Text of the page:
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Tense in this passge

Discussion in '한국어 (Korean)' started by wonlon, Aug 17, 2012.

  1. wonlon Senior Member

    Hong Kong
    Chinese - Cantonese
    한스 씨와 제니 씨는 오늘 히로미 씨 결혼식에 가려고 합니다 . 제니 씨는 결혼식이 시작하기 전에 히로미 씨를 만나고 싶습니다 . 그런데 길이 막혀서 차들이 옴직이지 않습니다 . 한스 씨는 길이 막히는 것을 보고 교통사고가 났다고 생각합니다 . 제니 씨는 길을 공사한다고 새각합니다. 두 사람은 차 안에서 히로미 씨 신랑에 대해서 얘 기합니다. 두 사람은 결손식이 시작하기 10분 전에 결혼식장에 도착합니다.

    This passge is from 서강한국어 2B Lesson 2. This is an imagined situation for teaching purpose. I wonder why the verbs are in present tense, since I presumed they should be in past tense, as it is in English when a story is told.
  2. 조금만 Senior Member

    English - England
    I'm not convinced this is a narrative. It looks to me like a synopsis introducing or summarizing a dialogue scenario in which the events thus summarized are depicted or acted out. The convention in most languages which employ tenses is to put such synopses in the present (or to be more precise, since we're talking about Korean, the non-past) tense. So the tenses are just what one would expect.

    That said, this is very artificial "text-book" Korean. Nothing "wrong" with it, of course, but it has "made up for learners by an old-school language textbook writer" stamped all over it. It is always dangerous to try to learn or deduce anything about a language from such passages other than the specific didactic point they were concocted to illustrate.
  3. Tourmaline

    Tourmaline Senior Member

    I'm a native Korean and, yes, the passage is unnatural to me, too. :)
    Like you said, past tense is more natural for here.

    And as 조금만 said,I also think this passage is strictly for foreigners learning the Korean language.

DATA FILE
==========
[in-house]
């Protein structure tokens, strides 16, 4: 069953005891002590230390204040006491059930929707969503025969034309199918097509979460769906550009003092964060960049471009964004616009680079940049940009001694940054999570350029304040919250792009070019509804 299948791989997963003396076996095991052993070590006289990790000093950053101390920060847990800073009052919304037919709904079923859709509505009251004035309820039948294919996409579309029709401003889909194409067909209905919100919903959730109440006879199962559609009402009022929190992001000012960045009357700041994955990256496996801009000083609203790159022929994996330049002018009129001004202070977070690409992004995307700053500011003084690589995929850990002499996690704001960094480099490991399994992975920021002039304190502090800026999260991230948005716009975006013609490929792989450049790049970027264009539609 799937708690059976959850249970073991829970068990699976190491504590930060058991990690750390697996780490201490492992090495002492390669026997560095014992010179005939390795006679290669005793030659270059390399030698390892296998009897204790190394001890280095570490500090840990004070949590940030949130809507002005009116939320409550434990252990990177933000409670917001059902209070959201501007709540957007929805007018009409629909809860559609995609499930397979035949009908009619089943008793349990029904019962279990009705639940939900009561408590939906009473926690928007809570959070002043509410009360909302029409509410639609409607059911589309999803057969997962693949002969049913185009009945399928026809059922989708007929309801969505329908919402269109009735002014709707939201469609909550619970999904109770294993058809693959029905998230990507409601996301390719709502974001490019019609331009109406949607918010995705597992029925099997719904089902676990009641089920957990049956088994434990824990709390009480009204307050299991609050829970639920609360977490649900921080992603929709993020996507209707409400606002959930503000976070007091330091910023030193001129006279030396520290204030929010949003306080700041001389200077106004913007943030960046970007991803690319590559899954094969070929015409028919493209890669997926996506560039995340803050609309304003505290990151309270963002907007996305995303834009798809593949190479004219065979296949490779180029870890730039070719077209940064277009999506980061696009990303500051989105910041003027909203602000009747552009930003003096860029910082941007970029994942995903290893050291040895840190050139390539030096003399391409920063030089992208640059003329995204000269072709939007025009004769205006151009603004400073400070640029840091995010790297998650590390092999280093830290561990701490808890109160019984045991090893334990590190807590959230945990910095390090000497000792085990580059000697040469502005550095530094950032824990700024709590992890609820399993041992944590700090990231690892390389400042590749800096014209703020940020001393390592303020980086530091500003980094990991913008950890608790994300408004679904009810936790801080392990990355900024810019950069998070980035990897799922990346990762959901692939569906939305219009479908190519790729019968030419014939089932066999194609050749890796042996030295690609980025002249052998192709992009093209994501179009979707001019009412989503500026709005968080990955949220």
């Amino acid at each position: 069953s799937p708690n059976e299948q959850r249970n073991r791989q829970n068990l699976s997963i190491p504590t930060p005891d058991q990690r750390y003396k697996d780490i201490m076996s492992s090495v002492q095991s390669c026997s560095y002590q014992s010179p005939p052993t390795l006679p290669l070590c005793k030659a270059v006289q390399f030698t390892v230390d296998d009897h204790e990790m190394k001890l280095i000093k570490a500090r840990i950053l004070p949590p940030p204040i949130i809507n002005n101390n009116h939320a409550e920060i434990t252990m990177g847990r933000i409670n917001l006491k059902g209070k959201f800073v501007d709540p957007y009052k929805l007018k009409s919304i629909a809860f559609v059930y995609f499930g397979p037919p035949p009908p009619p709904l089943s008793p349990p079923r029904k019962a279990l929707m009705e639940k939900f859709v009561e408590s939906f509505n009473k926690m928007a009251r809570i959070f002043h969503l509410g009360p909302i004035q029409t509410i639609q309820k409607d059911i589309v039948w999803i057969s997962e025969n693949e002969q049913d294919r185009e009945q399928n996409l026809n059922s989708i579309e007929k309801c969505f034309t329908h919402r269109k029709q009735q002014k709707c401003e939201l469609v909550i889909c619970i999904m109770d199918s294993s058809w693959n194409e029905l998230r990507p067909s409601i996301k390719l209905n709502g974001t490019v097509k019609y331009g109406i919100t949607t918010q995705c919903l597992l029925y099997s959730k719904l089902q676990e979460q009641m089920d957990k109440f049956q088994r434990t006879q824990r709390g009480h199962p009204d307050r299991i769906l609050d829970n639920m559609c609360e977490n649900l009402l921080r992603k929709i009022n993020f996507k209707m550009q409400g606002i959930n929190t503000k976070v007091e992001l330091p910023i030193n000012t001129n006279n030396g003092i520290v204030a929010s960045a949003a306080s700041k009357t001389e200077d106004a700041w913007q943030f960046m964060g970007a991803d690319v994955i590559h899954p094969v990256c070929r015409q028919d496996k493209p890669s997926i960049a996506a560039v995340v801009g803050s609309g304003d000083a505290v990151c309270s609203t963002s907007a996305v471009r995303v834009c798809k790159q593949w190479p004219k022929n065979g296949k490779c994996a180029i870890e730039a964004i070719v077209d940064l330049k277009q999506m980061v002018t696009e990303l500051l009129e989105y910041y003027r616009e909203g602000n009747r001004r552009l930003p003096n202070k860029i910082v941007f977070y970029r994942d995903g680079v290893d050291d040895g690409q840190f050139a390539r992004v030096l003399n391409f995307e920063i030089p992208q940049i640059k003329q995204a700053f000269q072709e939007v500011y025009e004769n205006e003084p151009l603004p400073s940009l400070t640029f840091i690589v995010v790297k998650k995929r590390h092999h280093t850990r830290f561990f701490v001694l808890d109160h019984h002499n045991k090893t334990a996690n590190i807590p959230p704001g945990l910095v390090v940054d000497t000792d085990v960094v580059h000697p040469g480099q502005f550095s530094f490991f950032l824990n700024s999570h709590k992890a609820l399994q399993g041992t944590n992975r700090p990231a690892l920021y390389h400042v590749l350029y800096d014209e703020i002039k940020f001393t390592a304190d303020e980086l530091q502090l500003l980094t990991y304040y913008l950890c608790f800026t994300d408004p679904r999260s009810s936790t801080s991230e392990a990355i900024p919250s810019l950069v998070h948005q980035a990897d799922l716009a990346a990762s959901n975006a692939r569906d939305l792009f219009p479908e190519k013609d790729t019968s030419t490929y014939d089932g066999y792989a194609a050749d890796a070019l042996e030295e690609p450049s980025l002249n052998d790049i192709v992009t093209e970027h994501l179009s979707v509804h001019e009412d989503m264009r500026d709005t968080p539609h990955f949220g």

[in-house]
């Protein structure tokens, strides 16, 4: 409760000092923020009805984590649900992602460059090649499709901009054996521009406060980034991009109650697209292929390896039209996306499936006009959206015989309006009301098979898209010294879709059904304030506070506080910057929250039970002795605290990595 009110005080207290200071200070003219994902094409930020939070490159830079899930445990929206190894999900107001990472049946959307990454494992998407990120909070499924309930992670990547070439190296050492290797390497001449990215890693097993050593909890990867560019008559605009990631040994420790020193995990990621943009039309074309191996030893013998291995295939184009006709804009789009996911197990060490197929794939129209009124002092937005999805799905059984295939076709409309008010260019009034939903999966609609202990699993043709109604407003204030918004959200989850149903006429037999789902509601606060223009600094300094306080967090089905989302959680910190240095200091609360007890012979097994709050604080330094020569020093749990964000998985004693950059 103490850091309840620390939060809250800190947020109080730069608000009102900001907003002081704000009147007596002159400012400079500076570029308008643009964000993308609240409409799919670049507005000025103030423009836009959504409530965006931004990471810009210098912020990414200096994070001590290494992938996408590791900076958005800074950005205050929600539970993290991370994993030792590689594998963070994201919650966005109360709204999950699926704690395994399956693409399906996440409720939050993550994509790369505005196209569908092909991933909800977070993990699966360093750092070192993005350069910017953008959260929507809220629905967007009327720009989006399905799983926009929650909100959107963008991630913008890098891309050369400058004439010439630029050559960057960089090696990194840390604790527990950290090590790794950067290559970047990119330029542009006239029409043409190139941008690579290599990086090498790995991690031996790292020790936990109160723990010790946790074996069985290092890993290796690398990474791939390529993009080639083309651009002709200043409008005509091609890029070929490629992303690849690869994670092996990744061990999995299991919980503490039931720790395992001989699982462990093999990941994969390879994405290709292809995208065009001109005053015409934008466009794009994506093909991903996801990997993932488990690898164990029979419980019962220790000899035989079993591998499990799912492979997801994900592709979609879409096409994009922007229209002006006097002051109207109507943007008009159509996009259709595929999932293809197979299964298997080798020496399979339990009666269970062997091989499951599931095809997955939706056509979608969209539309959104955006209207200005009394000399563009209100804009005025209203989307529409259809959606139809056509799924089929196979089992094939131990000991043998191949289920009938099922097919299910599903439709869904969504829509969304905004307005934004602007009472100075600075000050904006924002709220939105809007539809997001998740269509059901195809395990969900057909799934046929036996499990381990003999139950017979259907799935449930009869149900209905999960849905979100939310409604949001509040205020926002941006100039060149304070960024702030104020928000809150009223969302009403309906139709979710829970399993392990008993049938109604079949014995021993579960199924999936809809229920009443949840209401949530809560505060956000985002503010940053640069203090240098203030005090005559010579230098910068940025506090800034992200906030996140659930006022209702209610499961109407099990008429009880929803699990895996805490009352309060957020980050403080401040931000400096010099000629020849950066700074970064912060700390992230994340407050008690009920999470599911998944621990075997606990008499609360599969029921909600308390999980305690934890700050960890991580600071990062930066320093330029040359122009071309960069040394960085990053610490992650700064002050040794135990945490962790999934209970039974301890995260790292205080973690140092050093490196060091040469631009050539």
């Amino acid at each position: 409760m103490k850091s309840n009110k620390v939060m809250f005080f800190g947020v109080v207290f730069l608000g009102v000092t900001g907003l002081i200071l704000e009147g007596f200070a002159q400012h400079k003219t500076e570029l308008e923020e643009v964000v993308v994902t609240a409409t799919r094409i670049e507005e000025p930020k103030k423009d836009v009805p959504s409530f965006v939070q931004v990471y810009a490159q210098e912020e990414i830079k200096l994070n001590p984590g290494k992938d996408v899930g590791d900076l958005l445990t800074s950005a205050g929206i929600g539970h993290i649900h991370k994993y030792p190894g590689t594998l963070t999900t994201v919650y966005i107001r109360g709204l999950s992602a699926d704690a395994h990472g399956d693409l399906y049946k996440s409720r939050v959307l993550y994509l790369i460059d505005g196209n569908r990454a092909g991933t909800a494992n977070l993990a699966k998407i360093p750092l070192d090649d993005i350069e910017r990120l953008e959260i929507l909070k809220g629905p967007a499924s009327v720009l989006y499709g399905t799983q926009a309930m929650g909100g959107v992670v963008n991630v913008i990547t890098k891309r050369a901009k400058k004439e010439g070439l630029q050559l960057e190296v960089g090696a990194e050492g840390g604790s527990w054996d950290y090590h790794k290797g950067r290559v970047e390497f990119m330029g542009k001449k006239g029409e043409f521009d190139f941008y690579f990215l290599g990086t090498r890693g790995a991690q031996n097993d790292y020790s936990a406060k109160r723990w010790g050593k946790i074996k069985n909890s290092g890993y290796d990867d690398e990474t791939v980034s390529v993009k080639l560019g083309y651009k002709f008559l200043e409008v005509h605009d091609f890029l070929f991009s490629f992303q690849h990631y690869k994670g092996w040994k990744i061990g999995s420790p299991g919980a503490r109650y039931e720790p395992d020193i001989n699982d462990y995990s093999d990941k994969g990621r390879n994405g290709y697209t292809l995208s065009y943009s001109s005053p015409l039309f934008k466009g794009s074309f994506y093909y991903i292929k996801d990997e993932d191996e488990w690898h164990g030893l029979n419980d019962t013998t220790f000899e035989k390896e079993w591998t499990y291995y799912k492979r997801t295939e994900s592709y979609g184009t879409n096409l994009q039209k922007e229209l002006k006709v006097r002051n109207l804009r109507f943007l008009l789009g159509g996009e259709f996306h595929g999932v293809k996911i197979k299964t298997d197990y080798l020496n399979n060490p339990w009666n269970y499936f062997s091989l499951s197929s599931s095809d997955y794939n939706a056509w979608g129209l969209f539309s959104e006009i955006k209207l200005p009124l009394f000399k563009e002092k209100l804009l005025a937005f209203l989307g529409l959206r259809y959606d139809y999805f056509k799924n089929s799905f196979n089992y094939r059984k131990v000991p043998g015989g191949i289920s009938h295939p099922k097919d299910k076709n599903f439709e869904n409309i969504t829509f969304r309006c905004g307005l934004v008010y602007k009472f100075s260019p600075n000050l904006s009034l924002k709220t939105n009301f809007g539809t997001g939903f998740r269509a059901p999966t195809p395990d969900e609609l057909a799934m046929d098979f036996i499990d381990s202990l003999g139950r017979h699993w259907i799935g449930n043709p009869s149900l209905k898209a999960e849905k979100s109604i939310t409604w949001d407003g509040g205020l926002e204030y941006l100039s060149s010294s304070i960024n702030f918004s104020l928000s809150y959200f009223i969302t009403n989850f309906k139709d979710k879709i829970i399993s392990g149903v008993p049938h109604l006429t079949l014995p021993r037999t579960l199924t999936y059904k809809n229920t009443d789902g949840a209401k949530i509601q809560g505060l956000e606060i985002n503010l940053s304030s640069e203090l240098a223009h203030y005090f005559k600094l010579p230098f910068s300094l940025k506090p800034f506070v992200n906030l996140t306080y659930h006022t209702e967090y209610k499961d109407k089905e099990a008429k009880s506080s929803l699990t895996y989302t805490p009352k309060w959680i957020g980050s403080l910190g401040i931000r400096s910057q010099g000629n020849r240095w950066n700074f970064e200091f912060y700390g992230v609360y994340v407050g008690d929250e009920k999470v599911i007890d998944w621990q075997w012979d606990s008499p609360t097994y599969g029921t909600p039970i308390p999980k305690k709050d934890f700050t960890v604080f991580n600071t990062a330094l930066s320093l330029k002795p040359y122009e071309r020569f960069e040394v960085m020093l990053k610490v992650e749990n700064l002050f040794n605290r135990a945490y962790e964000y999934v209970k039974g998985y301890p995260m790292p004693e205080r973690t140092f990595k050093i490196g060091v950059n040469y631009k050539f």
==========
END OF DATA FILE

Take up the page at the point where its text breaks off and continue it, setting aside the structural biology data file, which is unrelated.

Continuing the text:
I think you also know that when you start learning a foreign language,
    you learn a present tense verb first. Then, another tenses.

    What I really think wired here is that.. given the level of the whole passage,
    it would not be wrong that the passage is written in correct tense.
    In my opinion, the reason is that the article is to teach the present tense of honorific Korean words.:)
    Last edited: Aug 17, 2012
  4. 조금만 Senior Member

    English - England
    Well... I'd say past tense would be more natural only if we assume the passage quoted is meant to be narrative. If, as I surmise, it's not in fact intended as narrative but as a synopsis of a scenario with dialogue, then the reverse is the case, with present/non-past the norm (though not mandatory)

    This isn't really an issue about a contrast between Korean and English, it's about the logic of tense in any language that operates predominately with tense rather than aspect. In such languages, the events in a summarized sequence are not seen as existing at an anterior point on the same time continuum on which the speaker and listeners are located and hence in their shared past. They are viewed instead as located in a self-sufficient temporal container, with its own separate temporal co-ordinates co-existing alongside the "real world" (the founder of modern philosophical aesthetics, Alexander Gottlieb Baumgarten, termed it a "heterocosm" or "other cosmos") and hence are not normally spoken of as in the past.